Artificial grass has come a long way since the early days. It was the sports industry that started it all off. They demanded a better surface on which to play. They wanted something that gave a consistent surface in any weather; snow, rain or sunshine. And, would look good under a domed arena with no natural sunlight at all, and which required little maintenance.
Where did it start?
In 1966, the newly-built Astrodome in Huston, Texas used a specific brand, Astroturf. Eventually, this became the colloquial name for any type of fake grass.
Although domestic Astroturf was available in the 1970s it was expensive and not very good quality. People wanted an artificial lawn that would look good all year round, didn’t get muddy and was great for kids to play on. Unfortunately, if your kids fell over or skidded on the false grass, they would end up with friction burns as if they’d fallen on a cheap synthetic carpet. For what it was, the cost of artificial grass just wasn’t worth the money.
Domestic uses of artificial grass kicked off in the 1990s. New types of synthetics improved the look and texture and people realised that an artificial lawn could look great just about anywhere and especially in a region of low rainfall.
Artificial grass today
Nowadays the synthetics have improved immensely, so that you can’t tell, just by looking, whether the grass is real or synthetic.
Let’s move on and look at how much fake grass will set you back.
The cost of laying artificial grass will vary depending on a variety of factors.
Most types of grass come in two different widths, 2m and 4m. All you do is to measure the length needed. Artificial grass prices are given per square metre.
Type of grass
Various types of lawn have different purposes. For example, turf can look luscious all year round or can be designed for high impact play. Texture and pile length will vary depending on type as well.
Purpose of grass
You might be upgrading your front or back garden, or creating a play area for your pet. You might even use it as ‘carpet’ in the kid’s refurbished bedroom or playroom. Doesn’t matter what the purpose is, there will always be a type of cheap artificial grass with a colour, texture and pile length suitable for your purposes.
Type of shockpad
A shockpad is a water-permeable underlay laid beneath the grass. It’s made from fused foam pieces and provides springiness to the turf. It also provides an excellent way for rainwater to drain away. They come as interlocking tiles with an area of 2m2. Dimensions of the tiles are 2.25m x 0.95m so that the shockpad’s edges don’t align with the turf’s. Once again, the thickness of the shockpad will depend on the purpose of the lawn. For example, kiddies’ play areas will have a thicker shockpad than a purely decorative lawn.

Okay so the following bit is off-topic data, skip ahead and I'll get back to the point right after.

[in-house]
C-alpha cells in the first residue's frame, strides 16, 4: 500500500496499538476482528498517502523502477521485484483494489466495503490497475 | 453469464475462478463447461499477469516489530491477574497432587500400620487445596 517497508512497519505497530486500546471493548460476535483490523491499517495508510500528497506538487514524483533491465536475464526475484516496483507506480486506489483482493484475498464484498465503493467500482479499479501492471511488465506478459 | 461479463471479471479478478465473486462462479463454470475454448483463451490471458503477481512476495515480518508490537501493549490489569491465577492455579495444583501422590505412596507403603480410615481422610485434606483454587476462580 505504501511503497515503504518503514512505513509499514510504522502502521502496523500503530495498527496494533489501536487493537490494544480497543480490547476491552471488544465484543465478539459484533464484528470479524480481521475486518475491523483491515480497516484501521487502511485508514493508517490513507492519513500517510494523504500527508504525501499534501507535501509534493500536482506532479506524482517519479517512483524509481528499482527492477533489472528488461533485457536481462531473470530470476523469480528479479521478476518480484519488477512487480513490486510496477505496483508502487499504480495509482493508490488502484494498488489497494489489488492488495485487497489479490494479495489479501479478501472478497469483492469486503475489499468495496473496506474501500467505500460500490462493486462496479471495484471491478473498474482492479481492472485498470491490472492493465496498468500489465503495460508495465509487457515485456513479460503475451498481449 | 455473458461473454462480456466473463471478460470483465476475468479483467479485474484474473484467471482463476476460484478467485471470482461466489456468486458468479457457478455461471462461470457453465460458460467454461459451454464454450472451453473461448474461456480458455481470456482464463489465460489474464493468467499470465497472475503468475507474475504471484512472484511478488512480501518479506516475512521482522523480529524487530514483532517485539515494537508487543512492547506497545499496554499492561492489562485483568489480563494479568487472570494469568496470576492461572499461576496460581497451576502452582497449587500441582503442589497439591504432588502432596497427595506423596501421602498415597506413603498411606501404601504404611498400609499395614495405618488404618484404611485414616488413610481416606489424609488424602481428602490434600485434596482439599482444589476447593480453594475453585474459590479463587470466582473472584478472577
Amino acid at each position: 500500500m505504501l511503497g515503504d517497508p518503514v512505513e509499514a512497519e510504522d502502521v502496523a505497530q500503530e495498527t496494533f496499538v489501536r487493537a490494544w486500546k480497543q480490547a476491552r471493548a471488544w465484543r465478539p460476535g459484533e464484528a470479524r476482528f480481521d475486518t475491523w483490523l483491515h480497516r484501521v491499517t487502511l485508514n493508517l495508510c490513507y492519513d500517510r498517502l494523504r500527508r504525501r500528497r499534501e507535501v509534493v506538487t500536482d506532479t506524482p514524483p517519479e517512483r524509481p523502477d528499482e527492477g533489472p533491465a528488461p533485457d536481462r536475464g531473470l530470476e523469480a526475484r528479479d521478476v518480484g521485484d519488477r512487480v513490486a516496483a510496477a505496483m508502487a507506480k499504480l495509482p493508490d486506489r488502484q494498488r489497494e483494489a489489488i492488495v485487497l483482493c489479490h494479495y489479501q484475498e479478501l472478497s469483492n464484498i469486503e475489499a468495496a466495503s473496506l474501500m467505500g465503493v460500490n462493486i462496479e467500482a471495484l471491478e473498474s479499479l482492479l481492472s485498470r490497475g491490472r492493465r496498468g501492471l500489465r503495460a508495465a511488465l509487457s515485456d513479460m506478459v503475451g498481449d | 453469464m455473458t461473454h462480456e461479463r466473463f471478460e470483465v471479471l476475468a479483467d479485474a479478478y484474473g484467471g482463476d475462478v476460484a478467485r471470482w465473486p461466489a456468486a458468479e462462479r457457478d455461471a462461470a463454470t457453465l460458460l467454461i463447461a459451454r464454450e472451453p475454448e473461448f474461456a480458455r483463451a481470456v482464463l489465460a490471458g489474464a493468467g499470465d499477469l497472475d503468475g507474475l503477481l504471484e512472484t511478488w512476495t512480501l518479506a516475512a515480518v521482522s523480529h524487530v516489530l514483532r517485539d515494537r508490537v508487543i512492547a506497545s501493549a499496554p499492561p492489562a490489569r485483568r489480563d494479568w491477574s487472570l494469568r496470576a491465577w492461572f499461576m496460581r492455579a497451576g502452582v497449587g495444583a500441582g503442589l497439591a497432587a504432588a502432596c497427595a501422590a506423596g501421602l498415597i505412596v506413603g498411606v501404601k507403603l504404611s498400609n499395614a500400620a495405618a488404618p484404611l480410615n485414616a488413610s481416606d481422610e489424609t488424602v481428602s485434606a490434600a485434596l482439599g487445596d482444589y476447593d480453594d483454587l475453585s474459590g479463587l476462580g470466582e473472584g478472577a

The extras used include
- A geotextile weed membrane to prevent vegetation from pushing through the layers. It comes in a standard width of 4m and you buy the correct length to suit your lawn.
- Use jointing adhesive with jointing tape to ensure that one roll of turf joins perfectly with the next. Also, use the jointing adhesive as a spot ‘glue’ for fixing the turf to concrete. The adhesive comes in an applicator tube requiring only the use of a mastic gun. One tube covers approximately three linear metres of jointing tape so you can calculate how many tubes you need.
- Use jointing tape with adhesive. The tape is 20cm wide and ensures a beautiful transition from one grass section to another.
The preparation of the site often gets forgotten. The surface should be as smooth as possible with no bumps or differences in level. Although you’ll use a shockpad, and this will disguise many small irregularities, it’s not a substitute for thorough preparation.
Artificial grass cost calculator
|Lawn area (m2)
||Shockpad cost (£/m2)
||Turf cost (£/m2)
||Total shockpad cost (£)
||Total turf cost (£)
||Total artificial lawn cost £
||£30 to £40
||£20 to £30
||£300 to £400
||£200 to £300
||£500 to £700
||£30 to £40
||£20 to £30
||£600 to £800
||£400 to £600
||£1000 to £1400
||£30 to £40
||£20 to £30
||£1200 to £1600
||£800 to £1200
||£2000 to £2800
||£30 to £40
||£20 to £30
||£3000 to £4000
||£2000 to £3000
||£5000 to £7000
The table shows typical artificial grass prices for different sized lawns. You should be able to calculate your lawn’s area and compare it to these figures. Although these prices include VAT, they don’t include transport and handling and some manufacturers charge extra for this. Also, the prices don’t include jointing adhesive and tape, or how much for a gardener to lay the turf.
Remember that the artificial grass installation cost will vary depending on whereabouts you are in the country. London and the Southeast of England will be more expensive than these figures while the costs in other parts of the country will be significantly lower.
The best way to get a price for laying turf per square metre is to fill out the details on the quotation page and let us do the hard work of vetting and contacting a suitable contractor.
Artificial Grass FAQ
How to lay artificial grass
First, and before starting any work, make sure the ground drains suitably. If not, you’ll have to install some perforated land drains to remove the excess rainwater.